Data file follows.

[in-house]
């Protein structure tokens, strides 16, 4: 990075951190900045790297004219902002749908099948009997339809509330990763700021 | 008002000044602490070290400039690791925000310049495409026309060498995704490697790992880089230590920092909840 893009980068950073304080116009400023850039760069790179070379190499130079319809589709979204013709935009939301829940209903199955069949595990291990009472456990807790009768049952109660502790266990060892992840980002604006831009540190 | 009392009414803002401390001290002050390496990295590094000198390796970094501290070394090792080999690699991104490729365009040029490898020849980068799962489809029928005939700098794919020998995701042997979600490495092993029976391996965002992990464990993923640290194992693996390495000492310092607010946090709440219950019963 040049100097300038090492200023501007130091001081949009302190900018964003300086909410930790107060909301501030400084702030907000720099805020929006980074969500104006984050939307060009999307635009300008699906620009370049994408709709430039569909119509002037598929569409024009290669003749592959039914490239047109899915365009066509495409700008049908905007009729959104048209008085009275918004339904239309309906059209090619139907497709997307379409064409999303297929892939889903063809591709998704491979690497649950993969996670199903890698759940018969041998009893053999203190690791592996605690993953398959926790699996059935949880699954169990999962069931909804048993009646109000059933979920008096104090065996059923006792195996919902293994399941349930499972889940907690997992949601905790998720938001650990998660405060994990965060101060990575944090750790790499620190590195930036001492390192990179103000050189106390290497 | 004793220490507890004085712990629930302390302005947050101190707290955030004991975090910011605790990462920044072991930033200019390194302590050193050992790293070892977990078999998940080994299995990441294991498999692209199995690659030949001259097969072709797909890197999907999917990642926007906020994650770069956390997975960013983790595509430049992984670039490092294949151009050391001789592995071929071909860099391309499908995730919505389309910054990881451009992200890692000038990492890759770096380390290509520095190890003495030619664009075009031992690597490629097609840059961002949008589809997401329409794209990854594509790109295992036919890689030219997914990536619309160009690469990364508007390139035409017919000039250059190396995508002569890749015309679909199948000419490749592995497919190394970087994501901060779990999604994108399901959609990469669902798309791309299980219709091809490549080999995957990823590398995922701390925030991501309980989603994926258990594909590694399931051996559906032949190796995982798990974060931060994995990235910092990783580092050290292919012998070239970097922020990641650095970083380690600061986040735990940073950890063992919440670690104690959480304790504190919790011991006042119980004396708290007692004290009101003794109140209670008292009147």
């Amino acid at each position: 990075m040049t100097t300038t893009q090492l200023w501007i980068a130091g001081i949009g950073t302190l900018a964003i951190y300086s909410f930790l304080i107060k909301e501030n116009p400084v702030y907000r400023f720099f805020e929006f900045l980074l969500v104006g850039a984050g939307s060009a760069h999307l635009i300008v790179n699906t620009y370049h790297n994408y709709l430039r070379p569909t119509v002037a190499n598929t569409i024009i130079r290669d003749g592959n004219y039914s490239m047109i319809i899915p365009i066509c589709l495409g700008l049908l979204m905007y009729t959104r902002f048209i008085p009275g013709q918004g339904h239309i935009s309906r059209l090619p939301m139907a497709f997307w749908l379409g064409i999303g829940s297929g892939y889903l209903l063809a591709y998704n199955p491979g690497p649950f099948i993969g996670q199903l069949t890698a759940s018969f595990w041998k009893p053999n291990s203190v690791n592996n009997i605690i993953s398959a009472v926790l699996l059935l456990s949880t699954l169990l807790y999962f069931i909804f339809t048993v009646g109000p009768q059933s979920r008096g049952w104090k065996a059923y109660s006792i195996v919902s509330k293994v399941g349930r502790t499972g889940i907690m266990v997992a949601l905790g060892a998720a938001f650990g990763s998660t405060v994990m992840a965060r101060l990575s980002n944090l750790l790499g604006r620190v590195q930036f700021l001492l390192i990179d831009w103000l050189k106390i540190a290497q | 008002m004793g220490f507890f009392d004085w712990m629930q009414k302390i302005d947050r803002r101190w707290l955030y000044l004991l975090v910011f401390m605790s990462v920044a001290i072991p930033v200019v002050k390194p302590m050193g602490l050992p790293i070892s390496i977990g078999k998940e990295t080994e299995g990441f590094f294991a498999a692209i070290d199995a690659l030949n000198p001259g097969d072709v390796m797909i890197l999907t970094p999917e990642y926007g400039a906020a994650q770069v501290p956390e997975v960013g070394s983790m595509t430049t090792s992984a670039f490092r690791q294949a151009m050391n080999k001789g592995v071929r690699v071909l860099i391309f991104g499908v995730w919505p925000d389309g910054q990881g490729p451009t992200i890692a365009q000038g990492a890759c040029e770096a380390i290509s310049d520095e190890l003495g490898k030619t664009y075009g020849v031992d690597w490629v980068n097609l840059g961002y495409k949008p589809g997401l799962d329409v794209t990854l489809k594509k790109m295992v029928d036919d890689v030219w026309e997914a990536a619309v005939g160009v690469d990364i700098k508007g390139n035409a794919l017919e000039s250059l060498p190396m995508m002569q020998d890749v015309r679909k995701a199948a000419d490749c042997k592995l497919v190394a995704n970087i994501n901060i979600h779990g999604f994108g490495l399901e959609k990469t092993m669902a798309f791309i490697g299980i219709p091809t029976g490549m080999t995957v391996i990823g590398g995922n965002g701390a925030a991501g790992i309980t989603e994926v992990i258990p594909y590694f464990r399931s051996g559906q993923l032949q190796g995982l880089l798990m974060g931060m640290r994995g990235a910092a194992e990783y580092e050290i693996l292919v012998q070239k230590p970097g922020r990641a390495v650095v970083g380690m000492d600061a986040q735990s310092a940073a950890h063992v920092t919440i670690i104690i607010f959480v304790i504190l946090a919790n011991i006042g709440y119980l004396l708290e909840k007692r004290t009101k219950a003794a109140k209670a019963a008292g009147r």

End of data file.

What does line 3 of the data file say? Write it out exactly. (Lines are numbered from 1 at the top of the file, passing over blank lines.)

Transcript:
């Amino acid at each position: 990075m040049t100097t300038t893009q090492l200023w501007i980068a130091g001081i949009g950073t302190l900018a964003i951190y300086s909410f930790l304080i107060k909301e501030n116009p400084v702030y907000r400023f720099f805020e929006f900045l980074l969500v104006g850039a984050g939307s060009a760069h999307l635009i300008v790179n699906t620009y370049h790297n994408y709709l430039r070379p569909t119509v002037a190499n598929t569409i024009i130079r290669d003749g592959n004219y039914s490239m047109i319809i899915p365009i066509c589709l495409g700008l049908l979204m905007y009729t959104r902002f048209i008085p009275g013709q918004g339904h239309i935009s309906r059209l090619p939301m139907a497709f997307w749908l379409g064409i999303g829940s297929g892939y889903l209903l063809a591709y998704n199955p491979g690497p649950f099948i993969g996670q199903l069949t890698a759940s018969f595990w041998k009893p053999n291990s203190v690791n592996n009997i605690i993953s398959a009472v926790l699996l059935l456990s949880t699954l169990l807790y999962f069931i909804f339809t048993v009646g109000p009768q059933s979920r008096g049952w104090k065996a059923y109660s006792i195996v919902s509330k293994v399941g349930r502790t499972g889940i907690m266990v997992a949601l905790g060892a998720a938001f650990g990763s998660t405060v994990m992840a965060r101060l990575s980002n944090l750790l790499g604006r620190v590195q930036f700021l001492l390192i990179d831009w103000l050189k106390i540190a290497q | 008002m004793g220490f507890f009392d004085w712990m629930q009414k302390i302005d947050r803002r101190w707290l955030y000044l004991l975090v910011f401390m605790s990462v920044a001290i072991p930033v200019v002050k390194p302590m050193g602490l050992p790293i070892s390496i977990g078999k998940e990295t080994e299995g990441f590094f294991a498999a692209i070290d199995a690659l030949n000198p001259g097969d072709v390796m797909i890197l999907t970094p999917e990642y926007g400039a906020a994650q770069v501290p956390e997975v960013g070394s983790m595509t430049t090792s992984a670039f490092r690791q294949a151009m050391n080999k001789g592995v071929r690699v071909l860099i391309f991104g499908v995730w919505p925000d389309g910054q990881g490729p451009t992200i890692a365009q000038g990492a890759c040029e770096a380390i290509s310049d520095e190890l003495g490898k030619t664009y075009g020849v031992d690597w490629v980068n097609l840059g961002y495409k949008p589809g997401l799962d329409v794209t990854l489809k594509k790109m295992v029928d036919d890689v030219w026309e997914a990536a619309v005939g160009v690469d990364i700098k508007g390139n035409a794919l017919e000039s250059l060498p190396m995508m002569q020998d890749v015309r679909k995701a199948a000419d490749c042997k592995l497919v190394a995704n970087i994501n901060i979600h779990g999604f994108g490495l399901e959609k990469t092993m669902a798309f791309i490697g299980i219709p091809t029976g490549m080999t995957v391996i990823g590398g995922n965002g701390a925030a991501g790992i309980t989603e994926v992990i258990p594909y590694f464990r399931s051996g559906q993923l032949q190796g995982l880089l798990m974060g931060m640290r994995g990235a910092a194992e990783y580092e050290i693996l292919v012998q070239k230590p970097g922020r990641a390495v650095v970083g380690m000492d600061a986040q735990s310092a940073a950890h063992v920092t919440i670690i104690i607010f959480v304790i504190l946090a919790n011991i006042g709440y119980l004396l708290e909840k007692r004290t009101k219950a003794a109140k209670a019963a008292g009147r």